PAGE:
In July, a hot day is likely to cause leaf burn or desiccation, stressing the transplants. Protect the plants from sun while dividing and transplanting. In spring, divide hostas just as they start coming up, before the leaves have unfurled. In fall, wait until cool, moist weather arrives. When to Transplant Hostas It's also easier to see the new shoots, without risk of leaf damage. If you have a choice in deciding when to transplant hostas, don't do it in high summer when the ground is hard and the air is dry. Dividing Hostas To divide hostas, use a sharp-edged shovel to dig up the entire clump of the mature plant from the ground. Use a sharp knife to cut the roots of the plant into sections. Wash the soil from the roots before re-planting. Splitting hostas is best done in spring or early fall. Ideally, plan on dividing hostas before spring or fall rains arrive. Hostas suffer most when they lose roots, so dig as much of the rootball as possible. If you just need a few divisions, dig small clumps that have formed beside the larger parent clump. Hosta out of the ground. They can survive for weeks out of the ground as long as you keep them moist and shaded. Divide the roots before you plant them, and you'll get more, bigger, and more vigorous plants in the spring.
To thin a hosta plant, divide the clump into separate sections, each of which can be replanted to start a new plant. Though you can divide a hosta any time the ground is workable, it's best to do it in the spring just as the leaves emerge from the ground, or in the fall about six weeks before the first expected frost.
Hostas (Hosta spp. ) are herbaceous perennials that grow in mounded clumps of showy leaves. They sprout from rhizomes, or underground stems, that spread and enlarge the clump until it can be divided into smaller plants.
Petiole rot may result in wilted hostas. This disease, caused by the fungal pathogen Sclerotium rolfsii, may result in a rapid plant death. Most prevalent after rains and warm weather, petiole rot causes yellowing of the plant's outer leaves as well as wilt. Remove and destroy infected plants.
Hostas are not deep rooting -- their roots are more likely to spread horizontally, which makes the width of the planting hole slightly more important than the depth. A planting hole that's 12 to 16 inches deep is sufficient. Make the width of the planting hole at least one-and-a-half times the size of the mature clump.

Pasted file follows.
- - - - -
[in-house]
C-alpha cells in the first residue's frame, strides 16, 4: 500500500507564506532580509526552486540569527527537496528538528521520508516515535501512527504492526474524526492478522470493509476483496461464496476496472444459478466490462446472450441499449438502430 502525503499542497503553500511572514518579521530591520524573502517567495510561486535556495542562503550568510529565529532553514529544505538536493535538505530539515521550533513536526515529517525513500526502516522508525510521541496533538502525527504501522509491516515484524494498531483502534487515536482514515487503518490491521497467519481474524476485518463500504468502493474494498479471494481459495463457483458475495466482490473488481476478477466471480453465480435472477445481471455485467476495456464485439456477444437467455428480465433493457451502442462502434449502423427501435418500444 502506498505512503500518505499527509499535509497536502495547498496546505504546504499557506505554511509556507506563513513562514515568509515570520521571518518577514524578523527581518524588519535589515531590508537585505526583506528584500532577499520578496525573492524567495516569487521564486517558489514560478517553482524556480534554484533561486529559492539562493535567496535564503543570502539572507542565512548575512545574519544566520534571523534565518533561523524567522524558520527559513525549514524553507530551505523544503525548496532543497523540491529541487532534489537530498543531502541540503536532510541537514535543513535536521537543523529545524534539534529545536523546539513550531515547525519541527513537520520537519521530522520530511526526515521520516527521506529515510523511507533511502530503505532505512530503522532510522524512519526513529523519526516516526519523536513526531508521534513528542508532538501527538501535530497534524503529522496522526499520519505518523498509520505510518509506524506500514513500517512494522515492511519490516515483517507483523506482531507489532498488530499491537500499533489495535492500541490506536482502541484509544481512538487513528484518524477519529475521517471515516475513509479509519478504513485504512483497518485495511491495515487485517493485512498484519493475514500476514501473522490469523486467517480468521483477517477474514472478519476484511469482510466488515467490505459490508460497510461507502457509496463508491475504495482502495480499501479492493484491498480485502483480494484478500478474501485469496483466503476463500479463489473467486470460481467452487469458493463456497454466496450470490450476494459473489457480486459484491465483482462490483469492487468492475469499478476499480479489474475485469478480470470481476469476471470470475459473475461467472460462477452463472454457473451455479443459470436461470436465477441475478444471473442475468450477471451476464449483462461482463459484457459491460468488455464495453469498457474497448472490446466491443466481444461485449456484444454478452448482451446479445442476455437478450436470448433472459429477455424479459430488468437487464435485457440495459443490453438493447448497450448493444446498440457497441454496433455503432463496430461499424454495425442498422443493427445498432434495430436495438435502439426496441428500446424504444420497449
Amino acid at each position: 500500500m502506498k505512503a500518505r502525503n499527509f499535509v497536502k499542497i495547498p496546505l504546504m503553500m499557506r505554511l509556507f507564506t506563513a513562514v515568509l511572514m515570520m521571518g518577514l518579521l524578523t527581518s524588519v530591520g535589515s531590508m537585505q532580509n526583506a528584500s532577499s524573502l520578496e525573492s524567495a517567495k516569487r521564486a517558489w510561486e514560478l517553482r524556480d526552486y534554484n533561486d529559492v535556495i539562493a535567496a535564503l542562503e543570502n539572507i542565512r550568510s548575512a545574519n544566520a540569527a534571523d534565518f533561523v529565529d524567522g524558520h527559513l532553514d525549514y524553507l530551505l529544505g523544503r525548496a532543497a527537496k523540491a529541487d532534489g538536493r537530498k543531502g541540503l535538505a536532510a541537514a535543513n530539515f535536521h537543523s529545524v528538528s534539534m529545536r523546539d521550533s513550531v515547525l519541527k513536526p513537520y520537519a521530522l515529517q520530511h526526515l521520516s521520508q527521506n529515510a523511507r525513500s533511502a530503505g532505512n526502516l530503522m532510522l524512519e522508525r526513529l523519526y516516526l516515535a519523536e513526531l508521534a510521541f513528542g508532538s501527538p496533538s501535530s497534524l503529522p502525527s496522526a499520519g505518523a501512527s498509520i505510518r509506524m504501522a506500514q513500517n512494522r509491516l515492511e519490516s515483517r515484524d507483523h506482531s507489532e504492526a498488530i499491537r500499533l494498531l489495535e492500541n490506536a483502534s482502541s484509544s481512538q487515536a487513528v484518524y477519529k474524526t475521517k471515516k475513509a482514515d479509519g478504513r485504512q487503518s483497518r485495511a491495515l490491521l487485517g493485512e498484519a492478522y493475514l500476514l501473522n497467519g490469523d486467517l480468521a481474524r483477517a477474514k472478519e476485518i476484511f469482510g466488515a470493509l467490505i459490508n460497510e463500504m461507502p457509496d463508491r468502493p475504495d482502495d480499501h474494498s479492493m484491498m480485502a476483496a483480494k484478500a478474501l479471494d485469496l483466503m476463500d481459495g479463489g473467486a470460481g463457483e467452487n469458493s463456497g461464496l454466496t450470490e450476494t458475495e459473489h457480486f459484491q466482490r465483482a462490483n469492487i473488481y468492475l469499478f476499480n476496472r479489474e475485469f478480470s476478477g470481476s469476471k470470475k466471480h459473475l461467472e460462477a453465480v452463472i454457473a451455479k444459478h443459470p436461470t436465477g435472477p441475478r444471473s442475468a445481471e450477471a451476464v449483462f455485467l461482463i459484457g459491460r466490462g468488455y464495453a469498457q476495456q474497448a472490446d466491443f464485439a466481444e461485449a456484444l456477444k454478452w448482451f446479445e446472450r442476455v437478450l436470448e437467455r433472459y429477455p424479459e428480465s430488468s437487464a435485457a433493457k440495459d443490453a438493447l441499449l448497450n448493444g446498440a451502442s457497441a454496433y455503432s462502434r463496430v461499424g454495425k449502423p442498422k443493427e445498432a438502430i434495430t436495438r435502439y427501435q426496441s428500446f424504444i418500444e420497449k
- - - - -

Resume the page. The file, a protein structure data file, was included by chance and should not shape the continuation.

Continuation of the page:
Hostas are divided by splitting the crown to leave one or more eyes in each piece. Eye A growing shoot from the crown, supporting 1 (rare) to perhaps 12 leaves. The new eyes are evident as conical projections from the crown in early spring.
When to cut back perennials Selective cutting back in autumn can retain the dried, bleached flowerheads of plants, while removing material showing signs of decay or fungal growth. Examples include: such as Eryngium (sea holly), Phormium (New Zealand flax) and the foliage and flowers of ornamental grasses.
Step 1: Prep for Success. Stick mainly to fall and spring for transplanting. Step 2: Prepare the Plant's New Home First. Digging a Hole. Step 3: Soak the Soil. If the soil is very dry, water the plant first before digging it up. Step 4: Dig It Up. Step 5: Place in Hole and Add Organic Mulch. Step 6: Water Slowly and Deeply.
Coffee grounds can be used to mulch plants that slugs love to feast on, such as hostas, ligularias and lilies. Try them for daffodils and other spring bulbs as well. You also can rid areas of slugs and snails by mixing up some instant coffee and making it two to three times stronger than you ordinarily would.
The ideal times are in spring or early autumn. In most regions, if you can time it right, plant to transplant hostas before seasonal rains arrive. Early fall is probably the absolute best time to tackle transplanting hostas, because soil is still warm from long summer days, which means hosta roots will grow quickly.
Hostas are divided into fast growing, moderate, and slow-growing groups. The slow-growing varieties take up to eight years to mature and tend to be larger overall, while the fast-growing varieties take two to three years to mature and tend to be smaller.
Cut back hostas in fall or winter, or in early spring before new shoots develop. Use a pair of shears to cut through the foliage at the soil line. Hostas go dormant om winter and grow new foliage in spring. If slugs are a problem in your garden, cut the foliage back in fall.
The best time of year to divide hostas is late summer (August or early September). But don't worry if you forget—you can divide hostas any time from spring to fall. You'll have about a four-week window to divide your hostas.
Method 2 Transplant Phlox Keep the new plant divisions cool and moist. Select sunny, dry, well ventilated locations in which to transplant the phlox divisions. Till the soil to a depth of at least 12 inches (30 cm). Dig a hole large enough to accommodate the root base of the plant. Put the roots into the hole.